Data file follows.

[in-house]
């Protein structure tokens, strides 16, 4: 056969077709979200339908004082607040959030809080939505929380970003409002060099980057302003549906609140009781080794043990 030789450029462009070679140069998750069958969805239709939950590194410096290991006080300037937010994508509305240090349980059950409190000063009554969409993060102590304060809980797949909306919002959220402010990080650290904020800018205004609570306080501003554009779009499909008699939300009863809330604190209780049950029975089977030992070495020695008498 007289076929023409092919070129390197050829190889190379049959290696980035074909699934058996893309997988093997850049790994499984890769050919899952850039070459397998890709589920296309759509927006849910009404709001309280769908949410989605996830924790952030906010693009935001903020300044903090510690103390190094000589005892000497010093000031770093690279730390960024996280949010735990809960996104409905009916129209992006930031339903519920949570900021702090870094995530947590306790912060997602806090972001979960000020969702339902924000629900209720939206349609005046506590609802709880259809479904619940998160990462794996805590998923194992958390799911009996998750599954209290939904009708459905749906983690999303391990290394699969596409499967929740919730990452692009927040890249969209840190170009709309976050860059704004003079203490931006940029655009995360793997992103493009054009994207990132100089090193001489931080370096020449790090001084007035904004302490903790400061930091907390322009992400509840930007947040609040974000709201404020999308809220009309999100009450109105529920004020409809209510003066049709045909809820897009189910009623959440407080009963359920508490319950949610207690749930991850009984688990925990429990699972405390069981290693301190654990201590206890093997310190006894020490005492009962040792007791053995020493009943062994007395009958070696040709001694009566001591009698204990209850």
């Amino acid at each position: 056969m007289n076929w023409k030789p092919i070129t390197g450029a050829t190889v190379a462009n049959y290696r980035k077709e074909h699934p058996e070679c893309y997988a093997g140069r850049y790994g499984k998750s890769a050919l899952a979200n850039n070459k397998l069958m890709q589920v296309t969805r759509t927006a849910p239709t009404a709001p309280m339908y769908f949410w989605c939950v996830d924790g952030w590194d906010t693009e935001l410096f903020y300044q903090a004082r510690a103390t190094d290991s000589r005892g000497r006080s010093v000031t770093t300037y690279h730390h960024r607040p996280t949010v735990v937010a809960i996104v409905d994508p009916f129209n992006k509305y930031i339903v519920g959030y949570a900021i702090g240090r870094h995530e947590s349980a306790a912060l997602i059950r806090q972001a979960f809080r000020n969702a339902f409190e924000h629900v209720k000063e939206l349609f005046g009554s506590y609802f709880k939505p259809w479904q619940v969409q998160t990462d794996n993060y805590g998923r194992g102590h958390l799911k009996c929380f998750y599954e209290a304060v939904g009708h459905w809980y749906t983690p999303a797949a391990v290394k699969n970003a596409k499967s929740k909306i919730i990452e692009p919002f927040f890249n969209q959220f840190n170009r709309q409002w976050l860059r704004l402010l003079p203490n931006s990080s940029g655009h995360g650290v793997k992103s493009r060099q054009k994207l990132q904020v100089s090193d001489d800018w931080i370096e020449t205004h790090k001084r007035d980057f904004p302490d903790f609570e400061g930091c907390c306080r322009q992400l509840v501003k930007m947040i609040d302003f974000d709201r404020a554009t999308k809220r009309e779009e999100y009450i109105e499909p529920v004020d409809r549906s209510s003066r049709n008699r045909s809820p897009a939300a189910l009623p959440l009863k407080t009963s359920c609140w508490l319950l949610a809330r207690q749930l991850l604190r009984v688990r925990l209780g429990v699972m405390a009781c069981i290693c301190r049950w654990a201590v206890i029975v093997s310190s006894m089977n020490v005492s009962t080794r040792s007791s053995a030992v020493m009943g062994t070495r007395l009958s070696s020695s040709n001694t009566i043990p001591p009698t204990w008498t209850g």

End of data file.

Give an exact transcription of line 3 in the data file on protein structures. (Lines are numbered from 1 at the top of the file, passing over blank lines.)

């Amino acid at each position: 056969m007289n076929w023409k030789p092919i070129t390197g450029a050829t190889v190379a462009n049959y290696r980035k077709e074909h699934p058996e070679c893309y997988a093997g140069r850049y790994g499984k998750s890769a050919l899952a979200n850039n070459k397998l069958m890709q589920v296309t969805r759509t927006a849910p239709t009404a709001p309280m339908y769908f949410w989605c939950v996830d924790g952030w590194d906010t693009e935001l410096f903020y300044q903090a004082r510690a103390t190094d290991s000589r005892g000497r006080s010093v000031t770093t300037y690279h730390h960024r607040p996280t949010v735990v937010a809960i996104v409905d994508p009916f129209n992006k509305y930031i339903v519920g959030y949570a900021i702090g240090r870094h995530e947590s349980a306790a912060l997602i059950r806090q972001a979960f809080r000020n969702a339902f409190e924000h629900v209720k000063e939206l349609f005046g009554s506590y609802f709880k939505p259809w479904q619940v969409q998160t990462d794996n993060y805590g998923r194992g102590h958390l799911k009996c929380f998750y599954e209290a304060v939904g009708h459905w809980y749906t983690p999303a797949a391990v290394k699969n970003a596409k499967s929740k909306i919730i990452e692009p919002f927040f890249n969209q959220f840190n170009r709309q409002w976050l860059r704004l402010l003079p203490n931006s990080s940029g655009h995360g650290v793997k992103s493009r060099q054009k994207l990132q904020v100089s090193d001489d800018w931080i370096e020449t205004h790090k001084r007035d980057f904004p302490d903790f609570e400061g930091c907390c306080r322009q992400l509840v501003k930007m947040i609040d302003f974000d709201r404020a554009t999308k809220r009309e779009e999100y009450i109105e499909p529920v004020d409809r549906s209510s003066r049709n008699r045909s809820p897009a939300a189910l009623p959440l009863k407080t009963s359920c609140w508490l319950l949610a809330r207690q749930l991850l604190r009984v688990r925990l209780g429990v699972m405390a009781c069981i290693c301190r049950w654990a201590v206890i029975v093997s310190s006894m089977n020490v005492s009962t080794r040792s007791s053995a030992v020493m009943g062994t070495r007395l009958s070696s020695s040709n001694t009566i043990p001591p009698t204990w008498t209850g």